People on both sides of the argument say Monday's Supreme Court decisions on the Ten Commandments could create legal confusion and open the door to more litigation.
The court ruled that the Ten Commandments can be displayed outside the Texas state capitol, but not inside two Kentucky courthouses. The justices said each religious exhibit on public property demands scrutiny to determine whether it amounts to a governmental promotion of religion.
Locally, the spokesperson for the Freedom From Religion Foundation was not happy with the mixed message sent by the Supreme Court.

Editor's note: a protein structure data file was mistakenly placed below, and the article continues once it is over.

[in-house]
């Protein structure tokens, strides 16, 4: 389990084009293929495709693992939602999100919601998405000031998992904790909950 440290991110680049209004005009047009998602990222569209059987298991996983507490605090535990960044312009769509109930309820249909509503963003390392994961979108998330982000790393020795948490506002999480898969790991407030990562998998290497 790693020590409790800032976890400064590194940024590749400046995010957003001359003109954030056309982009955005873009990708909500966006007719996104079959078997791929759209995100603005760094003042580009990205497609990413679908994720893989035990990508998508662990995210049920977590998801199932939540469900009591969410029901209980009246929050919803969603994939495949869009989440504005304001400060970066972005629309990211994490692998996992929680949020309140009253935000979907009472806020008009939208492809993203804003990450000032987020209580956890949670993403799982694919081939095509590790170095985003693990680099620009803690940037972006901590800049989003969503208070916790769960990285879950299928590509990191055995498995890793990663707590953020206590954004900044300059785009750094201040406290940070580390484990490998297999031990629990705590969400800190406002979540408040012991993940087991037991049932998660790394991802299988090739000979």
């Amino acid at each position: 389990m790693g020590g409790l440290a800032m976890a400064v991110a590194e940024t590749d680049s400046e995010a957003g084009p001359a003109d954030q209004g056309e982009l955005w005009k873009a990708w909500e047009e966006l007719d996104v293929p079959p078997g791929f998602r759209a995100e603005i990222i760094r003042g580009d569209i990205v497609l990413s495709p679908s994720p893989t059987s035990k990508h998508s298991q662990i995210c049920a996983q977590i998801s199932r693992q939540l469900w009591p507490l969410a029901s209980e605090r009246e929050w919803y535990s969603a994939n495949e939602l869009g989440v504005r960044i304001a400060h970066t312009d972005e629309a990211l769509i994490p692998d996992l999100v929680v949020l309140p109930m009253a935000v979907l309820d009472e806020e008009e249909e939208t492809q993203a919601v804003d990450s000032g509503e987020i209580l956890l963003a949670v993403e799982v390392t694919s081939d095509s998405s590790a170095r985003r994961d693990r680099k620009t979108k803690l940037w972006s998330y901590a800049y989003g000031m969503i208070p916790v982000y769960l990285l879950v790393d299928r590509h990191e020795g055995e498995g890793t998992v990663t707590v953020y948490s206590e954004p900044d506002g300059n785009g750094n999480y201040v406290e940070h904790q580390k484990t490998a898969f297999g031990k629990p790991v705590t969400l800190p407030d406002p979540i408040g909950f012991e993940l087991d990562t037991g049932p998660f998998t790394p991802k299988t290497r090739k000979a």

"It was very disappointing because we were hoping the Supreme Court would clear up this controversy once and for all," says Annie Laurie Gaylor. "Instead of clarifying it they've really muddied the water and shot a hole in the wall of separation between church and state."
Gaylor says she was pleased with the Kentucky ruling that kept the commandments out of the courthouse, but surprised at the ruling that kept the commandments statue outside the capitol.
Gaylor says because the Supreme Court did not hand down a clear decision, more cases will be forced to go to court and argue the merits of each display.
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